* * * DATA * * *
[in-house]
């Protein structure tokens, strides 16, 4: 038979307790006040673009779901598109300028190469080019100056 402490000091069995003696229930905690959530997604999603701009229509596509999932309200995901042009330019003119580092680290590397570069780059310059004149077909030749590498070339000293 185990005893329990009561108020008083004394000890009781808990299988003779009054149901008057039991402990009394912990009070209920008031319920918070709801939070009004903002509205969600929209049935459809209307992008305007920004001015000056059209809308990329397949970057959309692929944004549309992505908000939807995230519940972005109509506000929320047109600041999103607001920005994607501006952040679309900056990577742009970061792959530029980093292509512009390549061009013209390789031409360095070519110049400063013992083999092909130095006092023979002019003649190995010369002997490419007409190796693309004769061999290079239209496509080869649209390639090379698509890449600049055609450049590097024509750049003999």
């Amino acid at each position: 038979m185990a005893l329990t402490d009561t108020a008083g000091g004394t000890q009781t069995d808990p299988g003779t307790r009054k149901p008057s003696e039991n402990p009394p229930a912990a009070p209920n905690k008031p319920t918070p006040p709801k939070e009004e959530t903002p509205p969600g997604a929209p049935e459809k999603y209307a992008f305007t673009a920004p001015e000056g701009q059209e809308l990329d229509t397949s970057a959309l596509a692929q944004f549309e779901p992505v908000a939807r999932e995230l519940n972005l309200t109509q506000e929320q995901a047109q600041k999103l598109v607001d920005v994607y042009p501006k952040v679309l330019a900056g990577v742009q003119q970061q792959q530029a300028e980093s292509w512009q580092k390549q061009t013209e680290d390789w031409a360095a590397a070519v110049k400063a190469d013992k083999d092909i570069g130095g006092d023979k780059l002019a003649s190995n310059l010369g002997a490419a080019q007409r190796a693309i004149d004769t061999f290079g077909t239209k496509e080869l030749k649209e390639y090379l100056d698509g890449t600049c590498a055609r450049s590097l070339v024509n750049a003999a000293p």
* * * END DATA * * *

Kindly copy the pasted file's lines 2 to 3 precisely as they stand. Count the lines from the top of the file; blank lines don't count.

């Protein structure tokens, strides 16, 4: 038979307790006040673009779901598109300028190469080019100056 402490000091069995003696229930905690959530997604999603701009229509596509999932309200995901042009330019003119580092680290590397570069780059310059004149077909030749590498070339000293 185990005893329990009561108020008083004394000890009781808990299988003779009054149901008057039991402990009394912990009070209920008031319920918070709801939070009004903002509205969600929209049935459809209307992008305007920004001015000056059209809308990329397949970057959309692929944004549309992505908000939807995230519940972005109509506000929320047109600041999103607001920005994607501006952040679309900056990577742009970061792959530029980093292509512009390549061009013209390789031409360095070519110049400063013992083999092909130095006092023979002019003649190995010369002997490419007409190796693309004769061999290079239209496509080869649209390639090379698509890449600049055609450049590097024509750049003999």
């Amino acid at each position: 038979m185990a005893l329990t402490d009561t108020a008083g000091g004394t000890q009781t069995d808990p299988g003779t307790r009054k149901p008057s003696e039991n402990p009394p229930a912990a009070p209920n905690k008031p319920t918070p006040p709801k939070e009004e959530t903002p509205p969600g997604a929209p049935e459809k999603y209307a992008f305007t673009a920004p001015e000056g701009q059209e809308l990329d229509t397949s970057a959309l596509a692929q944004f549309e779901p992505v908000a939807r999932e995230l519940n972005l309200t109509q506000e929320q995901a047109q600041k999103l598109v607001d920005v994607y042009p501006k952040v679309l330019a900056g990577v742009q003119q970061q792959q530029a300028e980093s292509w512009q580092k390549q061009t013209e680290d390789w031409a360095a590397a070519v110049k400063a190469d013992k083999d092909i570069g130095g006092d023979k780059l002019a003649s190995n310059l010369g002997a490419a080019q007409r190796a693309i004149d004769t061999f290079g077909t239209k496509e080869l030749k649209e390639y090379l100056d698509g890449t600049c590498a055609r450049s590097l070339v024509n750049a003999a000293p």